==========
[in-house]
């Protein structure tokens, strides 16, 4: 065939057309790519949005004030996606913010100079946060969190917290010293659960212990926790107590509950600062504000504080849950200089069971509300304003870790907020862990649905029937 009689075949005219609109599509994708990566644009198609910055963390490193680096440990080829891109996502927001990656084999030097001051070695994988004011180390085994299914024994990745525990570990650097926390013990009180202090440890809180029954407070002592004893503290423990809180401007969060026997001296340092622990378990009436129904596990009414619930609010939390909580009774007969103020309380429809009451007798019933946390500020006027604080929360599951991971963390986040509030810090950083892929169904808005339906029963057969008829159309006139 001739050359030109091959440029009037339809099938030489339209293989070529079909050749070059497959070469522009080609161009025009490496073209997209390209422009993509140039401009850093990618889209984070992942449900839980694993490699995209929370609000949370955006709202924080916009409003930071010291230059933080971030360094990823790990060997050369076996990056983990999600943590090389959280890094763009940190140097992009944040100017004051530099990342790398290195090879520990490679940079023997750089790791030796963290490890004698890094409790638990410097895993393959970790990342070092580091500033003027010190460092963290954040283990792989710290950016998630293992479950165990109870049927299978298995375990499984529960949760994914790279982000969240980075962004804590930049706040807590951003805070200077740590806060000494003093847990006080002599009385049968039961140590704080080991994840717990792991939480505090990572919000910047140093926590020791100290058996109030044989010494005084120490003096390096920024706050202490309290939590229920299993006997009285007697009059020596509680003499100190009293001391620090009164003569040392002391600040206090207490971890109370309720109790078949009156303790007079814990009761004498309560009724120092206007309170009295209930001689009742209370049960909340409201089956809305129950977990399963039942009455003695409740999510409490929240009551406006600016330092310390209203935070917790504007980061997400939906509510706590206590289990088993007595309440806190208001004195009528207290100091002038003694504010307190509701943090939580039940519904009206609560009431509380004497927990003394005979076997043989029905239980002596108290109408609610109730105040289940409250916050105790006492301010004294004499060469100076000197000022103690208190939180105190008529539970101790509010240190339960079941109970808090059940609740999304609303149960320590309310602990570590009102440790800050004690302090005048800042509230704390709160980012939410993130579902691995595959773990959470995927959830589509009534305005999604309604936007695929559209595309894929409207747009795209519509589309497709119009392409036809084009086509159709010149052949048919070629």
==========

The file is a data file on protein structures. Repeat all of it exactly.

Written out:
[in-house]
């Protein structure tokens, strides 16, 4: 065939057309790519949005004030996606913010100079946060969190917290010293659960212990926790107590509950600062504000504080849950200089069971509300304003870790907020862990649905029937 009689075949005219609109599509994708990566644009198609910055963390490193680096440990080829891109996502927001990656084999030097001051070695994988004011180390085994299914024994990745525990570990650097926390013990009180202090440890809180029954407070002592004893503290423990809180401007969060026997001296340092622990378990009436129904596990009414619930609010939390909580009774007969103020309380429809009451007798019933946390500020006027604080929360599951991971963390986040509030810090950083892929169904808005339906029963057969008829159309006139 001739050359030109091959440029009037339809099938030489339209293989070529079909050749070059497959070469522009080609161009025009490496073209997209390209422009993509140039401009850093990618889209984070992942449900839980694993490699995209929370609000949370955006709202924080916009409003930071010291230059933080971030360094990823790990060997050369076996990056983990999600943590090389959280890094763009940190140097992009944040100017004051530099990342790398290195090879520990490679940079023997750089790791030796963290490890004698890094409790638990410097895993393959970790990342070092580091500033003027010190460092963290954040283990792989710290950016998630293992479950165990109870049927299978298995375990499984529960949760994914790279982000969240980075962004804590930049706040807590951003805070200077740590806060000494003093847990006080002599009385049968039961140590704080080991994840717990792991939480505090990572919000910047140093926590020791100290058996109030044989010494005084120490003096390096920024706050202490309290939590229920299993006997009285007697009059020596509680003499100190009293001391620090009164003569040392002391600040206090207490971890109370309720109790078949009156303790007079814990009761004498309560009724120092206007309170009295209930001689009742209370049960909340409201089956809305129950977990399963039942009455003695409740999510409490929240009551406006600016330092310390209203935070917790504007980061997400939906509510706590206590289990088993007595309440806190208001004195009528207290100091002038003694504010307190509701943090939580039940519904009206609560009431509380004497927990003394005979076997043989029905239980002596108290109408609610109730105040289940409250916050105790006492301010004294004499060469100076000197000022103690208190939180105190008529539970101790509010240190339960079941109970808090059940609740999304609303149960320590309310602990570590009102440790800050004690302090005048800042509230704390709160980012939410993130579902691995595959773990959470995927959830589509009534305005999604309604936007695929559209595309894929409207747009795209519509589309497709119009392409036809084009086509159709010149052949048919070629």